ACA helping more adults to obtain healthcare insurance, surveys find

July 18, 2014

Gains occur across age groups but are greater in states expanding Medicaid coverage

Four-plus years after its enactment, and nine months after the rollout of the healthcare insurance exchanges, evidence is mounting that the Affordable Care Act (ACA) is helping more Americans to obtain insurance coverage for their healthcare.

A quartet of surveys and studies released in recent weeks, while containing somewhat different numbers, all show the number of adults with insurance increasing and the percentage of the population without some form of insurance falling.

At the same time, however, new challenges are emerging related to access to care, while many ACA critics remain unconvinced that the law is having any significant impact.

The Commonwealth Fund, in a study released July 10, finds that the uninsured rate among adults age 19 to 64 declined from 20% in the July to September, 2013 quarter-immediately before the startup of the federal and state insurance exchanges-to 15% in the April to June 2014 time period. The study’s authors estimate that translates into 9.5 million fewer uninsured adults.

A poll released the same day by the Gallup organization, in conjunction with the consulting firm Healthways, shows that the uninsured rate among adults 18 and older declined from 17.1% at the end of 2013 to 15.6% in April 2014 to 13.4% by the end of June. Also on July 10, the Urban Institute’s Health Policy Center published a survey showing that the uninsurance rate for adults age 18-64 dropped from 17.9% to 13.9% between September 2013 and June 2014, or about eight million individuals.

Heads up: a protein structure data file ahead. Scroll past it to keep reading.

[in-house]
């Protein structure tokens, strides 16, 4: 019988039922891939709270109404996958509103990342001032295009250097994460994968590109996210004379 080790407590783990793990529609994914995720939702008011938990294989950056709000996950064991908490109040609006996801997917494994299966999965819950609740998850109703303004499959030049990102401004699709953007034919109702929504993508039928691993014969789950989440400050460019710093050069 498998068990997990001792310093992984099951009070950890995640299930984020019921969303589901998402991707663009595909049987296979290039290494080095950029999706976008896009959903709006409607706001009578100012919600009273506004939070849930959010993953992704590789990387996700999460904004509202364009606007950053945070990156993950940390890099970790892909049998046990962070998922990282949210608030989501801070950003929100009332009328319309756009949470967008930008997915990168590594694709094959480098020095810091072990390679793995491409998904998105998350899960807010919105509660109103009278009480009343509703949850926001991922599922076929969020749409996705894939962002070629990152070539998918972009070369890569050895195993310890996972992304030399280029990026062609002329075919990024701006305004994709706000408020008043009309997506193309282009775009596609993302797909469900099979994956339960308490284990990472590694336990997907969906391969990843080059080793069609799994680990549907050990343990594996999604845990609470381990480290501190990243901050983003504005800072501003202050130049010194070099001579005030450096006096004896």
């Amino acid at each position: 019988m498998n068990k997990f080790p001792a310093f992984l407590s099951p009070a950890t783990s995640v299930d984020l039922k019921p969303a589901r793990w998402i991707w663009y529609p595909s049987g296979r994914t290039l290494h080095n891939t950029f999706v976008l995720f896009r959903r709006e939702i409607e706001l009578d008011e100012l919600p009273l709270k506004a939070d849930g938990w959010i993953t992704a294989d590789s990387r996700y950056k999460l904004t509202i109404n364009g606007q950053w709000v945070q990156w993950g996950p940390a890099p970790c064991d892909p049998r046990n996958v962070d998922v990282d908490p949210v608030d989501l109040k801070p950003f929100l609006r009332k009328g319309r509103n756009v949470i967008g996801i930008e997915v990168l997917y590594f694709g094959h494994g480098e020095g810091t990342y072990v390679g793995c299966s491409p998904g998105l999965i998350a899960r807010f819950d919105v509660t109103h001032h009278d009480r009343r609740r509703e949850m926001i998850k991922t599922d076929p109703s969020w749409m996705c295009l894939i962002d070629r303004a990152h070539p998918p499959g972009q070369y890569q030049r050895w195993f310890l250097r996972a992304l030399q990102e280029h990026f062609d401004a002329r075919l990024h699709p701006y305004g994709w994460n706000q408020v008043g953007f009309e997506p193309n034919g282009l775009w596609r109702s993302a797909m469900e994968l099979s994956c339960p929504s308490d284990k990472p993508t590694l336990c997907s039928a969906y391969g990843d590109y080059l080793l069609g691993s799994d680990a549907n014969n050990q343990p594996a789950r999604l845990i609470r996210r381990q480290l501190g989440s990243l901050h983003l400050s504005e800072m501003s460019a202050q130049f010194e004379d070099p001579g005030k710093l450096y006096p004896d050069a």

Finally, the authors of a health policy report published in the July 17 New England Journal of Medicine estimates that 20 million Americans have gained coverage since October 1, 2013, a figure that includes young adults who gained coverage under a parent’s insurance policy, people who selected a plan under the insurance exchanges, those who purchased coverage directly from an insurer, and people who enrolled in Medicaid or the Children’s Health Insurance Program (CHIP.)

ACA critics remain unimpressed by gains in coverage, saying that they have come at a substantial cost. “The…argument was never that a trillion or two dollars would never cover any more uninsured,” the Republican pollster Whit Ayres told the website Politico.com. “It was that the cost or dong so in higher health costs and premiums, canceled polices, increased government control of health care…were not worth it.”

            Other findings of note from the surveys:

  • In the states that expanded Medicaid eligibility under the ACA, the uninsured rate for adults with income under 100% of the federal poverty level declined from 28% to 17%, while remaining virtually unchanged (at 36%) in states not expanding Medicaid eligibility, according to The Commonwealth Fund.

  • The overall percentage of adults reporting Medicaid coverage increased from 6.8% during August-September 2013 to 8.4% in the second quarter of 2014, according to the Gallup/Healthways survey

  • Reductions in the number of uninsured occurred across all age groups (18 to 25, 26 to 34, and 35 to 64), according to Gallup/Healthways

  • More than half of adults with new healthcare insurance coverage said their plan included all or some of the doctors they wanted.
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